What about fans for the case, or does it come with the non "(optional)" fans? Slightly confused as (to me) it implies it includes them in the specifications but in the description it says that the interior "accommodates" XYZ size fans, which implies that they aren't included? Common sense would also dictate that they aren't included for that price, unless I'm hugely out of touch (which is highly possible).

Thanks,
Related resources
June 6, 2011 9:49:55 PM

I think you would probably be better with an i5, the i5-2500k is great. I realise that you don't know how to overclock yet but you shouldn't need to for a while, i would gear up for it and do it when youre ready. Heres a build you could try.

i5-2500k
2x4GB Corsair XMS3 1600Mhz
Gigabyte GA-Z68MA-D2H
EVGA GeForce GTX 460 "2Win!" 2048MB (Performs like GTX 460 2GB SLI so better than a GTX 580 in a single card.)
2TB Seagate Barracuda 6GB/s
120GB OCZ Vertex
Fractal Design Define XL
750W XFX PRO

Total: £1011.14

Nearly £500 under the budget but except for cooling and peripherals, i don't see any reason to spend any more than that. Some would even argue that the GPU i suggested is overkill but i'd say go for it because it is more than comfortably in your budget.

Prices from www.aria.co.uk
June 7, 2011 11:41:47 AM

Looking at the 120GB OCZ Vertex SSD, the specs say it has 285 MBps (read) / 275 MBps (write) speeds, and costs £200, where as the Corsair Force 3 specs claim 550MBps Read / 510 MBps Write, and costs £30 less. Am I missing something here, as it seems like the Corsair Force 3 is both cheaper and better?

Also, would I really need a 750W power supply with that, couldn't I get away with a lower one? Ah I see the GTX 460 "2Win!" needs min 700W power.

Thanks,
June 7, 2011 12:01:22 PM

If low power usage and low noise has value for you, then I highly recommend getting a 80+ Gold rated unit from Seasonic or Corsair. Seasonics run a bit hefty price tags at least on amazon ~200-220£. But this corsair AX750 and AX850 models are actually made by Seasonic for Corsair and are fully modular with 80+ Gold rating it over 87% efficiency in 20-100% loads. The more efficient your PSU is the less heat it creates and less heat equals less need for cooling thus less noice from the psu fan spinning. The 850W model can be had for ~150£.

Corsair CMPSU-850AXUK 850W
June 7, 2011 12:48:50 PM

Re-reading the Homebuilt PC Buying Guide thread, I realise I may have misunderstood something when it comes to PSUs, does the power of the PSU actually affect in any way the power it draws? or is it just the maximum power it can draw if it needs to? If its the latter, isn't it always better to get a larger wattage PSU, in case you need the extra power in the future? I'm presuming the only reason not to is cost?

That PSU is around £80 more, but hte power savings in the long run sound quite attractive - I'd rather pay a little more now than get hassled for pushing up the electricity bill... And I do have the money spare in my budget, and little else to spend it on, since if it doesn't go into this, the only other thing it'll go into is Airsoft upgrades.
June 7, 2011 1:03:35 PM

^ There is a huge difference when comparing an 80+ Certified an a non-80+ Certified PSU,... but not that much when comparing an 80+ Bronze vs 80+ Gold,... So if you tight on cash, then the 80+ Bronze XFX would still be a very good option,...
June 7, 2011 1:56:30 PM

The amount of wattage your PSU draws from the wall depends on the efficiency and how much power your components actually need.

Efficiency of PSU's generally drops a lot at the low loads of <20%, usually the optimal efficiency is around the 50-70% loads. So in that sense your PSU should be proportional to your usage with possibly the room to grow for SLI/Crossfire configurations. But yeah usually cost is more than enough reason to keep at a reasonable wattage.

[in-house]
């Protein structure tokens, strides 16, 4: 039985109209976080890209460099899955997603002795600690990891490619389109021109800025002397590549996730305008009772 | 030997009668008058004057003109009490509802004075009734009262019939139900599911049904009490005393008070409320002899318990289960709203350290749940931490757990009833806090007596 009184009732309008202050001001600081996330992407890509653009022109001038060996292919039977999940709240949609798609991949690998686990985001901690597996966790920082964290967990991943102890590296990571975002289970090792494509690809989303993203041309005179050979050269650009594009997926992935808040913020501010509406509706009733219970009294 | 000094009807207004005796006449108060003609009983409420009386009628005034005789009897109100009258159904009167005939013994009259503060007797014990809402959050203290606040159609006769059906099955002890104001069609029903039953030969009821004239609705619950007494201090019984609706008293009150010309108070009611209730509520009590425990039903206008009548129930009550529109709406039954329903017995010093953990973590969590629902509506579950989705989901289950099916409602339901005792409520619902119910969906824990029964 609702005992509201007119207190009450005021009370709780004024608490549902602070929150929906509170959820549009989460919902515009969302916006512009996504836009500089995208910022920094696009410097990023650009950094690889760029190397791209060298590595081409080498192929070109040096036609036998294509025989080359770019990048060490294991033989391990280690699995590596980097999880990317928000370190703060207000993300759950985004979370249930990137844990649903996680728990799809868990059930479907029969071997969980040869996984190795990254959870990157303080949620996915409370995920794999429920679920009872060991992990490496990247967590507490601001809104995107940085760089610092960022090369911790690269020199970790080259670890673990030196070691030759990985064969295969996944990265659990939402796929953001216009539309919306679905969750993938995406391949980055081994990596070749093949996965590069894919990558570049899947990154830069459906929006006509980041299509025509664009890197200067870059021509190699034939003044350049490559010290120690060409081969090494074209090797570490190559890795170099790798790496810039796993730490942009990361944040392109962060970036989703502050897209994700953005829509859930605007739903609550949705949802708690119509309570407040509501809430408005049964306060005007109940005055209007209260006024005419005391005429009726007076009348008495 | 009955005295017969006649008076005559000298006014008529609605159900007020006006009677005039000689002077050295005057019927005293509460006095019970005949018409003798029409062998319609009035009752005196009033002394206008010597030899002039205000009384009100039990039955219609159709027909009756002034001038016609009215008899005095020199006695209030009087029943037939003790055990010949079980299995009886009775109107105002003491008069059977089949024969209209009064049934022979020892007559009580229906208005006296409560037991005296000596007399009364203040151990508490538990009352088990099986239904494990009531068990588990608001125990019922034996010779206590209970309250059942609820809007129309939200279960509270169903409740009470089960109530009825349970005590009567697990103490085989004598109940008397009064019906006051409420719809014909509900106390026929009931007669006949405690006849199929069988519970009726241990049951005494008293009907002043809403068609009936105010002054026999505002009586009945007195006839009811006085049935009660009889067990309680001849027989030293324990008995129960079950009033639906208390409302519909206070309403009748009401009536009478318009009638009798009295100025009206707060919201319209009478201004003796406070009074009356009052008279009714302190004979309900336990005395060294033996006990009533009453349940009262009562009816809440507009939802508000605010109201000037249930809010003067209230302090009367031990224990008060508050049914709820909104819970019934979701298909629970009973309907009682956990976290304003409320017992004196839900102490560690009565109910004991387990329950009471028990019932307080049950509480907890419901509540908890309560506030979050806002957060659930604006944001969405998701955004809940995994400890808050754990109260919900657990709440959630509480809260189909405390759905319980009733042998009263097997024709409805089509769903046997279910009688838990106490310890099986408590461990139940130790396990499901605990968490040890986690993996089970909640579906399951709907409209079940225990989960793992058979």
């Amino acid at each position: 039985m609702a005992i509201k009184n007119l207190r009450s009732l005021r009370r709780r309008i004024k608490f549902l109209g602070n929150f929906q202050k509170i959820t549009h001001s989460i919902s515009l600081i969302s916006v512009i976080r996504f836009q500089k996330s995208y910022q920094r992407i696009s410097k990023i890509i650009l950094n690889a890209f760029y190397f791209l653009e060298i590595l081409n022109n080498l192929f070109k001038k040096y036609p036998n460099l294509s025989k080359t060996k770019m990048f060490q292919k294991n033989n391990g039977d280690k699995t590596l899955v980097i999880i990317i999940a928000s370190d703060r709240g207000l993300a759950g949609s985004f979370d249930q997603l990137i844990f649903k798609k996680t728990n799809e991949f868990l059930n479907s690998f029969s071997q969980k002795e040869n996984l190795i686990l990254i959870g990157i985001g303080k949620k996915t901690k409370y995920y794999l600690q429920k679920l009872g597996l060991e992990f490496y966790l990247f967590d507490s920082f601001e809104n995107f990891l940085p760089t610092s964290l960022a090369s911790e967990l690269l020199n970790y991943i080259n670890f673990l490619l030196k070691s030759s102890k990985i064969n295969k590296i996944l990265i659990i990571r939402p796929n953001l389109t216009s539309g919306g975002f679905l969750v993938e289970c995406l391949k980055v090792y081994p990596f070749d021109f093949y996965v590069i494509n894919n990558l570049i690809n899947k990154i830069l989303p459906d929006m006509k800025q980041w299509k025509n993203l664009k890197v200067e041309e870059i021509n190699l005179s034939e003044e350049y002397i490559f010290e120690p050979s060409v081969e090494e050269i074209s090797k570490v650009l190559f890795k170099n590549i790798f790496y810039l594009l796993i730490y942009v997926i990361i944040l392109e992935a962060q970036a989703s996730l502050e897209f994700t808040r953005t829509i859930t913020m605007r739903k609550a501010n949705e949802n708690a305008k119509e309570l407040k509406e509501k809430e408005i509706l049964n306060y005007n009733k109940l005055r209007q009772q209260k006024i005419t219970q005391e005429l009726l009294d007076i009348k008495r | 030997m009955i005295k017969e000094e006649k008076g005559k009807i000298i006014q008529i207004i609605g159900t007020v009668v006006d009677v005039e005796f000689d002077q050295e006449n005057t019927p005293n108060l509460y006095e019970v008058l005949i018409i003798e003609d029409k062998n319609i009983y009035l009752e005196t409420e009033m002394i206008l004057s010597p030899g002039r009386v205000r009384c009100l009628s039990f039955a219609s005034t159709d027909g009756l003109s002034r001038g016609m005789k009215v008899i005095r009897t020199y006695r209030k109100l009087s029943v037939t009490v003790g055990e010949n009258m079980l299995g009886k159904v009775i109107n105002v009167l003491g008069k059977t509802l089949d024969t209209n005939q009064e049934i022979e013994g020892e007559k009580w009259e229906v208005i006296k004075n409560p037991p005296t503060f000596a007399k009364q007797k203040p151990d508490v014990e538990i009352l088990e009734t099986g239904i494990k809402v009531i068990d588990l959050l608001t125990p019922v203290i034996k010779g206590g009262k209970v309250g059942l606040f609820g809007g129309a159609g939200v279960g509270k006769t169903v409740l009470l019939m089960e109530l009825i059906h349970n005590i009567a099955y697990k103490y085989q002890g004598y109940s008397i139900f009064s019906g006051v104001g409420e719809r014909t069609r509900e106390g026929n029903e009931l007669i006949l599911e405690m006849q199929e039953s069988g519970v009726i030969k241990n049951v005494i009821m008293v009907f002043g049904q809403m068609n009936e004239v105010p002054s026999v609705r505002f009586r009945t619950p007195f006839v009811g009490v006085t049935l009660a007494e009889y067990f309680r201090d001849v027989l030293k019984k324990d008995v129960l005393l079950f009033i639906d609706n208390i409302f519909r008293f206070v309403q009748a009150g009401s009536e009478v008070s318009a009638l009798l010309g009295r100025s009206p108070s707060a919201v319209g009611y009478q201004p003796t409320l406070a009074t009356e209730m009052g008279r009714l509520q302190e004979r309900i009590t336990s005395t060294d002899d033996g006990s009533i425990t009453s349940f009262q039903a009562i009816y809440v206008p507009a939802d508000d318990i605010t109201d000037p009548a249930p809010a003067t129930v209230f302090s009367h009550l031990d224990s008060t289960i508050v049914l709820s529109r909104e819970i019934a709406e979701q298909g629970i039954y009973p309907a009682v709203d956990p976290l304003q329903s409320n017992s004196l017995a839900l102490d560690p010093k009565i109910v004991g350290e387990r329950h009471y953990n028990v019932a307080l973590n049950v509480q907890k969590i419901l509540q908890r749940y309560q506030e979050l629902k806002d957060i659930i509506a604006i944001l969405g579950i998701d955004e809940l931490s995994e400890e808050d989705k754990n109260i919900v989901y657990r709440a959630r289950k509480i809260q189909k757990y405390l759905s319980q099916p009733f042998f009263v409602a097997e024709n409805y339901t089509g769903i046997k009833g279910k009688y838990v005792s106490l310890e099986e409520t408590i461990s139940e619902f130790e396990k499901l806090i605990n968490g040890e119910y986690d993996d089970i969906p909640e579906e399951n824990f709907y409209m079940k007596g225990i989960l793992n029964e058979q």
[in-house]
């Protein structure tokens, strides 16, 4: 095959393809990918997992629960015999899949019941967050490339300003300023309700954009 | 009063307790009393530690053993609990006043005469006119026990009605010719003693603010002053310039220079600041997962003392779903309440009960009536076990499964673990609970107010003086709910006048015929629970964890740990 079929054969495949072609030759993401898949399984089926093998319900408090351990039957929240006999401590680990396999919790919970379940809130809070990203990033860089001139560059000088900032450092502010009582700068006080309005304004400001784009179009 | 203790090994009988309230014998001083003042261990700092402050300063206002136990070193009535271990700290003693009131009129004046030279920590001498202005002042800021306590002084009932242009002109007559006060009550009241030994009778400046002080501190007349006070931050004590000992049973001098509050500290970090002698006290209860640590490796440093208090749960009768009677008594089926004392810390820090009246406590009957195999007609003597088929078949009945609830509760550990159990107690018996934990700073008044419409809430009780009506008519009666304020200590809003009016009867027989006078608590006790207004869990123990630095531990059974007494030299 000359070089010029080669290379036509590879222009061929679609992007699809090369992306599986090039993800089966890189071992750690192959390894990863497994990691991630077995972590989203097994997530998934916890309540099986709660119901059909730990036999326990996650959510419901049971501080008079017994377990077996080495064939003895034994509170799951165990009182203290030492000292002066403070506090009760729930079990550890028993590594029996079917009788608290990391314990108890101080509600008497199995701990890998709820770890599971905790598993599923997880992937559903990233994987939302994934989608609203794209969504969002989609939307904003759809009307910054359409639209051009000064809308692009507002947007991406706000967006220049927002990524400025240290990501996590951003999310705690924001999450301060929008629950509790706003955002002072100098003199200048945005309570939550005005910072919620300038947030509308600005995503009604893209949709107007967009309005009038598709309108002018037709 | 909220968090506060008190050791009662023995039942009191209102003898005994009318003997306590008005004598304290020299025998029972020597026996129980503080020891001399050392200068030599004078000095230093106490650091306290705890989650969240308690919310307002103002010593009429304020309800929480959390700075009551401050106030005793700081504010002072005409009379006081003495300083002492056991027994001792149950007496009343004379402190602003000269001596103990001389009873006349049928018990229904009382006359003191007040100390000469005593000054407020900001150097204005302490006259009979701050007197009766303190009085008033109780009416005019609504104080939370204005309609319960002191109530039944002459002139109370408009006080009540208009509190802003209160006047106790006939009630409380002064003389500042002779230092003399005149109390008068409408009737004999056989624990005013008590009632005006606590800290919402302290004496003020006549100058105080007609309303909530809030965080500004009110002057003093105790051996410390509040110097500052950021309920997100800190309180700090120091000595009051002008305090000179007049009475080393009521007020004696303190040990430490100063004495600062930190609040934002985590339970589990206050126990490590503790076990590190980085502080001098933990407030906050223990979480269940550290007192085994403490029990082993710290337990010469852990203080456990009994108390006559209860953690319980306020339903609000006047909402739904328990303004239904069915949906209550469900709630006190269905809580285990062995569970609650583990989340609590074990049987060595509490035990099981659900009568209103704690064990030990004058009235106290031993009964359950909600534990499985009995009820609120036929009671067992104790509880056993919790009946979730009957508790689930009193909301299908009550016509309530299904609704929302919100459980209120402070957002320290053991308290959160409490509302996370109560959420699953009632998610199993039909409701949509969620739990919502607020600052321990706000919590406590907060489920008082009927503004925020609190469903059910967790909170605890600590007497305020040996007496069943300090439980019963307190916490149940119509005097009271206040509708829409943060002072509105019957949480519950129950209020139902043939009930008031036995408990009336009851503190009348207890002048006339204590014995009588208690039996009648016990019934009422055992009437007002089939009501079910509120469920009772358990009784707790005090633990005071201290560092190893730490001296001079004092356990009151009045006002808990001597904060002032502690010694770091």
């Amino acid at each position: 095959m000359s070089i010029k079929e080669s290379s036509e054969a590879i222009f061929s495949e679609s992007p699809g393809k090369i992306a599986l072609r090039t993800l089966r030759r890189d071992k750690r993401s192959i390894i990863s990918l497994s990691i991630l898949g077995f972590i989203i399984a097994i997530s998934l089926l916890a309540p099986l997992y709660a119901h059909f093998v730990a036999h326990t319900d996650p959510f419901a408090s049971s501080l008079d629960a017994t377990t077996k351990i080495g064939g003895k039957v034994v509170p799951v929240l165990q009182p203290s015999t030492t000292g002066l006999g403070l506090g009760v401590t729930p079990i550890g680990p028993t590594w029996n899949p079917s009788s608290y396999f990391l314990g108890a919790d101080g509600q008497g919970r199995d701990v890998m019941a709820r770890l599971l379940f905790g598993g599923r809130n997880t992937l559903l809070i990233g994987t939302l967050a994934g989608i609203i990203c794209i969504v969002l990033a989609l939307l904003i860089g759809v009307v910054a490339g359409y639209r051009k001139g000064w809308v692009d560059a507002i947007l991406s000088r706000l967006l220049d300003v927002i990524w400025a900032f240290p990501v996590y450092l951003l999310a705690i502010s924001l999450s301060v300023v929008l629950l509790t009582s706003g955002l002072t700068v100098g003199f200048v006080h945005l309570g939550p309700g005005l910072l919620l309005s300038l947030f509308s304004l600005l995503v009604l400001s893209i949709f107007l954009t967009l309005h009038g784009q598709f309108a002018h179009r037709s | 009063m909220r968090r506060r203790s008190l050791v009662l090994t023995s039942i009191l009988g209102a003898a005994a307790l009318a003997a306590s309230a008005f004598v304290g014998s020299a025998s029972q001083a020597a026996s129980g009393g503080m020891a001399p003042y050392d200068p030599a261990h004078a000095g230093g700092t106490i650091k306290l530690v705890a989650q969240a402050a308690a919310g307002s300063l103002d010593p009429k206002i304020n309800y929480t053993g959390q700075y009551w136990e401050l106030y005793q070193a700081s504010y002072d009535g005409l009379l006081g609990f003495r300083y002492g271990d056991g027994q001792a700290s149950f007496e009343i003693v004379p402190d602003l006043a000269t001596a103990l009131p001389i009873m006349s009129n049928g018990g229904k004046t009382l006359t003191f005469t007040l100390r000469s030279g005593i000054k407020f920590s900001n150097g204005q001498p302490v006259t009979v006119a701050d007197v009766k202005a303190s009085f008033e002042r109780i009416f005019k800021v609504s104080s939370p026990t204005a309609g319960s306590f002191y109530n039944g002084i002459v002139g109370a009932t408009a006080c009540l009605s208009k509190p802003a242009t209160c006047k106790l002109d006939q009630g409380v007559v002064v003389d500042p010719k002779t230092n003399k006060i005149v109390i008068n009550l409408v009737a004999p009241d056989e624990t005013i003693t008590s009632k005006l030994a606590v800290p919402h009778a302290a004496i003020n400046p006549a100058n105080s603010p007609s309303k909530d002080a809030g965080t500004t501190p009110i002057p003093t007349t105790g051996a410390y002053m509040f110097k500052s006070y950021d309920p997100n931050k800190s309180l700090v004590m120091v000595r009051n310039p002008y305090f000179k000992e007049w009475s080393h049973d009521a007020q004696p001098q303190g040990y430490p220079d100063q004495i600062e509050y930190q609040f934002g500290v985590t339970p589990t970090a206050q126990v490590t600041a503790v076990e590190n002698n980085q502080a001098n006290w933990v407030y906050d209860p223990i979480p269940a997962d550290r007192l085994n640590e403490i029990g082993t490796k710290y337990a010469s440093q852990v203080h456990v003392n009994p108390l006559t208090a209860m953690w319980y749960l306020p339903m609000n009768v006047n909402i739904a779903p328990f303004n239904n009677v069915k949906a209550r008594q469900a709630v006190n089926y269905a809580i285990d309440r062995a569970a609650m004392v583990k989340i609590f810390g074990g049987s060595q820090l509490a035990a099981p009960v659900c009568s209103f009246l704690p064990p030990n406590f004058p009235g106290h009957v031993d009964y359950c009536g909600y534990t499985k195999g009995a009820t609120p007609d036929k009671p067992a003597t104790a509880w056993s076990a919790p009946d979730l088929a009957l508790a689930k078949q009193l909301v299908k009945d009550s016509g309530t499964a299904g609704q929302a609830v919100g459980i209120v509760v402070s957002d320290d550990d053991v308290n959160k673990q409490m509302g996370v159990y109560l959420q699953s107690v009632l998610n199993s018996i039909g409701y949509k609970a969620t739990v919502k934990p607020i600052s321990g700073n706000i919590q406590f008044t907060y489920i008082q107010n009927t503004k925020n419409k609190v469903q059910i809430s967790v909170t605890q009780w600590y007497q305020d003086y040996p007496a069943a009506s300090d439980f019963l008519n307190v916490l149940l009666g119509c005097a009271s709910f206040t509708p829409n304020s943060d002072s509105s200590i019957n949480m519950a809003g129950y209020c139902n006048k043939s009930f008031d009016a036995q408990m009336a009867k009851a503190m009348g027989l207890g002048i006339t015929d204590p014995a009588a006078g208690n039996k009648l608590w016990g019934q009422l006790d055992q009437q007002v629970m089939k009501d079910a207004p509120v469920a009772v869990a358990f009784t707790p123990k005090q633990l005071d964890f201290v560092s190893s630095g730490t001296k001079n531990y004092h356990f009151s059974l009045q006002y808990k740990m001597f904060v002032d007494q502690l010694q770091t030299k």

The difference between 80+ bronze and 80+ gold is about 5% efficiency depending on the voltage used. So this basically means that an 80+ bronze pulling 100W at the wall gives about 82W to the components where as 80+ gold pulling 100W gives 87W to the components. So running 10 hours a day your computer would basically run an extra 30 minutes or so at the same cost,

Both will definately get the job done.
With the AX850 you pay extra for excellent efficiency, quality and full modular design with 7 year warranty.
With XFX you get a solid PSU with good efficiency, semi modular design and 5 year warranty.

So like gkay09 said it all comes down to the money, if the added features are worth the difference get the AX850 otherwise you should be in good hands with the XFX.
June 8, 2011 11:17:50 PM

I think I'm going to go with the following, it may be overkill, but on the other hand, this is a combined Xmas/B'day present, so a little money under-budget I'm not getting 'spare' as it were anyway.

CPU+Motherboard+Ram - the OCUK Bundle, asking them to bump it up to 8GB ram
http://www.overclockers.co.uk/showproduct.php?prodid=BU...
£489.97 (+£50? for the extra RAM) + £0.00 Shipping (Collection)

GPU - EVGA GeForce GTX 460 "2Win!" 2048MB
£323.99 + £6.95 shipping

SSD - Corsair Force 3 120Gb
http://www.dabs.com/products/corsair-memory-120gb-force...
£169.99 + £0.00 shipping

HDD - Seagate 2TB SATA-600 (does the job I want)
http://www.overclockers.co.uk/showproduct.php?prodid=HD...
£59.99 + £0.00 shipping (collection)

PSU - Corsair AX 850W (This I'm still unsure about as to whether I would be better off with the 750W one?)
http://www.box.co.uk/Corsair_Professional_Series_AX850_...
£134.98 + £0.00 shipping

Case - Cooler Master HAF 922 (The better cooling on this one won me over I think, pus on the 912 I would have to remove the 2.5"caddy to fit the graphics card, and I think the SSd comes with a drive adaptor)
http://www.box.co.uk/Cooler_Master_HAF_922_Towe_668244....
£78.79 + £0.00 Shipping

ODD - something costing about £12, but with SATA, since I'll use it so rarely.

Total: £1,343.65

It bugs me how much of that is VAT <_<

Many thanks for all your help, especially for helping me to understand how PSU's actually work.
June 16, 2011 11:13:57 AM

Looks awesome man, good luck :) 
!